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A Supermarket Interview

|Author: Rebecca|


I am struggling to come up with a topic for my blog today. I want my blog posts to be poignant yet funny, simple yet profound, and poetic yet real. Instead, I worry that I will weave around all of these things madly, and somehow miss every single one. Writing is hard, and it is especially hard when you don’t know what you want to say. I think, instead, I will tell a short story, and hope that the story speaks louder and clearer than I ever could.


Over a week ago, SuKyong and I went to a small supermarket near UTC a while ago with the intention of finding someone to interview. The purpose of this exercise was to practice engaging, listening to, and learning from a diverse group of stakeholders. We ended up talking to two of the young women who worked at the store, with one translating for the other. We started by talking about trivial things, and connecting over compliments of each others’ clothing. The young woman who spoke English said her name was Pria, and that she had learned English in school.


SuKyong and I told her that we were here in India to study for three months, and that we had just arrived about a week ago. Pria told us that she had partially completed a college education in commerce, but that she had had to drop out half-way through to support her family. This made me think of our friends at St Joseph’s College, many of whom study commerce, any of whom are probably much like her. After talking a bit longer, Pria told us that she got married when she was nineteen. She mentioned that she had a child, and her face lit up when she talked about her young son. We talked about many other things as well: we learned that she lives with her mom and son, while her father works abroad in Singapore. She loves eating her mother’s cooking, and we laugh about how she much prefers it to her own. She also says that her husband does not live with her, and that he does not send any support for her or the child. We don’t probe any further.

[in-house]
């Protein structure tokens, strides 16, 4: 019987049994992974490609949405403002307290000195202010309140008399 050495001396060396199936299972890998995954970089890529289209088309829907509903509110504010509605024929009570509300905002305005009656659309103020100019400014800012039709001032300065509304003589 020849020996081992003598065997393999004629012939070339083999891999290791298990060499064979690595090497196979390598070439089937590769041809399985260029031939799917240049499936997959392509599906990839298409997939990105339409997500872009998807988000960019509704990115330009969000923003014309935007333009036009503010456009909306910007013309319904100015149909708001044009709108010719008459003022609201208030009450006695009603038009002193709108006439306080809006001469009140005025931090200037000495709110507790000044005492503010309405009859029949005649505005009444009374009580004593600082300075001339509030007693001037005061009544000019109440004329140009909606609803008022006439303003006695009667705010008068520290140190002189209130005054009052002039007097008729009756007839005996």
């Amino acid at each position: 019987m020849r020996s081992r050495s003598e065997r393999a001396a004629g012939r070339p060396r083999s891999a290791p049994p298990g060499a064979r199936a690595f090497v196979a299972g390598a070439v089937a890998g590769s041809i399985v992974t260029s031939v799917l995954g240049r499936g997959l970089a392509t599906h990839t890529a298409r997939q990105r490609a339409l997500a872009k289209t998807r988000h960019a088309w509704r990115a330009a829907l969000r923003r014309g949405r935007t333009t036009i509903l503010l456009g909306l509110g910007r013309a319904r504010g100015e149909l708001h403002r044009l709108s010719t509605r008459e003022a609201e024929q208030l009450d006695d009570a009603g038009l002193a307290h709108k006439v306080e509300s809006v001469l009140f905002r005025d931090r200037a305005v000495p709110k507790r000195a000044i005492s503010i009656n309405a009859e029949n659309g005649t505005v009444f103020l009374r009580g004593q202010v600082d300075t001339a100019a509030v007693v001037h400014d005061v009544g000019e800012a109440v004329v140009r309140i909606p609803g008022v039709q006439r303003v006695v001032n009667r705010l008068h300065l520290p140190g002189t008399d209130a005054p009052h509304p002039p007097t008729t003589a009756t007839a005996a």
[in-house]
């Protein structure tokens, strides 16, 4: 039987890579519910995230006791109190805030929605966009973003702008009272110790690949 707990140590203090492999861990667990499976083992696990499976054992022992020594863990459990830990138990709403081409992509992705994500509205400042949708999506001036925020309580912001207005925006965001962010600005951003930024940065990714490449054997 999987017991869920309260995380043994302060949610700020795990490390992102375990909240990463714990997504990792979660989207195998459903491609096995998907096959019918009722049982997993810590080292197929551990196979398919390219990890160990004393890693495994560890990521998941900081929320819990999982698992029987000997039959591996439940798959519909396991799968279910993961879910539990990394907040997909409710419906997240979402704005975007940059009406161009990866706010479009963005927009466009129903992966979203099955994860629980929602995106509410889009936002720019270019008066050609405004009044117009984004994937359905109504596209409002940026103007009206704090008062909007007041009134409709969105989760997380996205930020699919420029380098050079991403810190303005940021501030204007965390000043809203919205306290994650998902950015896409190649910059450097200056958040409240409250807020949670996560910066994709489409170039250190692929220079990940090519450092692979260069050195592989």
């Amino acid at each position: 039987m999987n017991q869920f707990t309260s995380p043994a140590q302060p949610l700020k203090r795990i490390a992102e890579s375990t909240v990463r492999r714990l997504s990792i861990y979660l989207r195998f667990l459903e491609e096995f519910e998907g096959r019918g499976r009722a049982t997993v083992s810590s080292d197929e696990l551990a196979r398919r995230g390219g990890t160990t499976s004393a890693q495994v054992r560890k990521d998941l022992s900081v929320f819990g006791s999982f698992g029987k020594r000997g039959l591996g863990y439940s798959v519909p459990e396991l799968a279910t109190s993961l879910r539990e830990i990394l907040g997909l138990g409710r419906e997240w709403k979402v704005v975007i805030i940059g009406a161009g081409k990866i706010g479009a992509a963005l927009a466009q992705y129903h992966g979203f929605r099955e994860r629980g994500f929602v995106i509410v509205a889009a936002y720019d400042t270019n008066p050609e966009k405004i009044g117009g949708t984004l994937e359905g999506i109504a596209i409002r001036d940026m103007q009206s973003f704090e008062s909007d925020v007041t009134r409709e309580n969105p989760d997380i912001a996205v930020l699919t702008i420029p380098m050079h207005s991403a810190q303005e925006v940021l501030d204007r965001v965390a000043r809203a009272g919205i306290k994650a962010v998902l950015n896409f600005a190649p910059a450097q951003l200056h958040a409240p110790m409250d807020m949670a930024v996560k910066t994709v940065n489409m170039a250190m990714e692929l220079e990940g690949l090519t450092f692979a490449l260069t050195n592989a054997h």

Near the end of our interaction, she talked about how she was working hard at the shop so her son could receive a good education. In Poor Economics (by Abhijit V. Banerjee and Esther Duflo), they talk about how children with educated mothers are far more likely to receive substantial education and access to other opportunities. I was glad that she was fighting for education for her son-- but it made me think of the fight for her own education. How very close she was to completing her own fight, and yet how quickly a single circumstance could bring her back down. It seems that she has transferred many of her dreams to her son, and his future. I think this is the way it often is. As for me? I still hold out hope for Pria’s own dreams-- in whatever form they may come.


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